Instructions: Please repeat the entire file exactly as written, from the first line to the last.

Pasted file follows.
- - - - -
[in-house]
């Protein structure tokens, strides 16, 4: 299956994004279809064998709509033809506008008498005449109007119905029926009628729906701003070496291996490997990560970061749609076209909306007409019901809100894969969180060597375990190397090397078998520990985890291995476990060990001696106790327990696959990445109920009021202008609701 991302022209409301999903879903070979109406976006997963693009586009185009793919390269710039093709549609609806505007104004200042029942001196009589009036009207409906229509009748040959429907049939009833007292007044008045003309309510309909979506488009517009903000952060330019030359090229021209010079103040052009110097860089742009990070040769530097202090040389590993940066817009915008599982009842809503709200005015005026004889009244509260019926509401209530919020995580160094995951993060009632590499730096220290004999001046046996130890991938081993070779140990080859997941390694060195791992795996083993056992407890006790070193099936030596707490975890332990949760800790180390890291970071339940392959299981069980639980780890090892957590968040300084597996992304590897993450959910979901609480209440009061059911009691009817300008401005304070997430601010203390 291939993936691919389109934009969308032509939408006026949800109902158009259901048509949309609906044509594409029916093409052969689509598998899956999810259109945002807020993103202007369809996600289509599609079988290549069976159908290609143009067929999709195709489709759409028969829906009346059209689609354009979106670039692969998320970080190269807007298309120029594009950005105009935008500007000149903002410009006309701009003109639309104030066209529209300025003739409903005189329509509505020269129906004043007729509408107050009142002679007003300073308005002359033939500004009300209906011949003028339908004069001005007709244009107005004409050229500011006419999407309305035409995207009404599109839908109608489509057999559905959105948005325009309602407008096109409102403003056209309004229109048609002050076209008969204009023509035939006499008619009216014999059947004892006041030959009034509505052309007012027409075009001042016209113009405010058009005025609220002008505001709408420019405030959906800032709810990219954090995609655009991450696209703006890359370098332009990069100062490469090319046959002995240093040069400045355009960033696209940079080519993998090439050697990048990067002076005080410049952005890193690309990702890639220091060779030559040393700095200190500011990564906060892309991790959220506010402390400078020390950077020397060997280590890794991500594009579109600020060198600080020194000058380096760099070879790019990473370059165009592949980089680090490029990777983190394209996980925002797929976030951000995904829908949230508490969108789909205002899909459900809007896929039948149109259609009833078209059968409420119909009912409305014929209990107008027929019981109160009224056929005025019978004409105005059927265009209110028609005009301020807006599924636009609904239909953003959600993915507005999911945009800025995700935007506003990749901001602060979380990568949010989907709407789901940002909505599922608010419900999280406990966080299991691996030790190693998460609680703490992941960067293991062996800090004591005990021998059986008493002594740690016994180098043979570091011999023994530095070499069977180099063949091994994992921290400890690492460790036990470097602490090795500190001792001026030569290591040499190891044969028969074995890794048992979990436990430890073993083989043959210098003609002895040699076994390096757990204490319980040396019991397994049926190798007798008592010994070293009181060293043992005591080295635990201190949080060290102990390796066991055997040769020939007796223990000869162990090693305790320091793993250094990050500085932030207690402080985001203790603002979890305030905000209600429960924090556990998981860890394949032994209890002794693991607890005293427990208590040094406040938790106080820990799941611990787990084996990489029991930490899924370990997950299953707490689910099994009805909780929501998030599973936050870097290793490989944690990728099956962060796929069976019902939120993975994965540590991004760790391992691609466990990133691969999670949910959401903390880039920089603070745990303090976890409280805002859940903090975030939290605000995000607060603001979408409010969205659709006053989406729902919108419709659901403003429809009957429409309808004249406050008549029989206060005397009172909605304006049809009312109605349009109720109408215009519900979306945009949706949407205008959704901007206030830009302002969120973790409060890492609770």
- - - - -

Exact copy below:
[in-house]
């Protein structure tokens, strides 16, 4: 299956994004279809064998709509033809506008008498005449109007119905029926009628729906701003070496291996490997990560970061749609076209909306007409019901809100894969969180060597375990190397090397078998520990985890291995476990060990001696106790327990696959990445109920009021202008609701 991302022209409301999903879903070979109406976006997963693009586009185009793919390269710039093709549609609806505007104004200042029942001196009589009036009207409906229509009748040959429907049939009833007292007044008045003309309510309909979506488009517009903000952060330019030359090229021209010079103040052009110097860089742009990070040769530097202090040389590993940066817009915008599982009842809503709200005015005026004889009244509260019926509401209530919020995580160094995951993060009632590499730096220290004999001046046996130890991938081993070779140990080859997941390694060195791992795996083993056992407890006790070193099936030596707490975890332990949760800790180390890291970071339940392959299981069980639980780890090892957590968040300084597996992304590897993450959910979901609480209440009061059911009691009817300008401005304070997430601010203390 291939993936691919389109934009969308032509939408006026949800109902158009259901048509949309609906044509594409029916093409052969689509598998899956999810259109945002807020993103202007369809996600289509599609079988290549069976159908290609143009067929999709195709489709759409028969829906009346059209689609354009979106670039692969998320970080190269807007298309120029594009950005105009935008500007000149903002410009006309701009003109639309104030066209529209300025003739409903005189329509509505020269129906004043007729509408107050009142002679007003300073308005002359033939500004009300209906011949003028339908004069001005007709244009107005004409050229500011006419999407309305035409995207009404599109839908109608489509057999559905959105948005325009309602407008096109409102403003056209309004229109048609002050076209008969204009023509035939006499008619009216014999059947004892006041030959009034509505052309007012027409075009001042016209113009405010058009005025609220002008505001709408420019405030959906800032709810990219954090995609655009991450696209703006890359370098332009990069100062490469090319046959002995240093040069400045355009960033696209940079080519993998090439050697990048990067002076005080410049952005890193690309990702890639220091060779030559040393700095200190500011990564906060892309991790959220506010402390400078020390950077020397060997280590890794991500594009579109600020060198600080020194000058380096760099070879790019990473370059165009592949980089680090490029990777983190394209996980925002797929976030951000995904829908949230508490969108789909205002899909459900809007896929039948149109259609009833078209059968409420119909009912409305014929209990107008027929019981109160009224056929005025019978004409105005059927265009209110028609005009301020807006599924636009609904239909953003959600993915507005999911945009800025995700935007506003990749901001602060979380990568949010989907709407789901940002909505599922608010419900999280406990966080299991691996030790190693998460609680703490992941960067293991062996800090004591005990021998059986008493002594740690016994180098043979570091011999023994530095070499069977180099063949091994994992921290400890690492460790036990470097602490090795500190001792001026030569290591040499190891044969028969074995890794048992979990436990430890073993083989043959210098003609002895040699076994390096757990204490319980040396019991397994049926190798007798008592010994070293009181060293043992005591080295635990201190949080060290102990390796066991055997040769020939007796223990000869162990090693305790320091793993250094990050500085932030207690402080985001203790603002979890305030905000209600429960924090556990998981860890394949032994209890002794693991607890005293427990208590040094406040938790106080820990799941611990787990084996990489029991930490899924370990997950299953707490689910099994009805909780929501998030599973936050870097290793490989944690990728099956962060796929069976019902939120993975994965540590991004760790391992691609466990990133691969999670949910959401903390880039920089603070745990303090976890409280805002859940903090975030939290605000995000607060603001979408409010969205659709006053989406729902919108419709659901403003429809009957429409309808004249406050008549029989206060005397009172909605304006049809009312109605349009109720109408215009519900979306945009949706949407205008959704901007206030830009302002969120973790409060890492609770």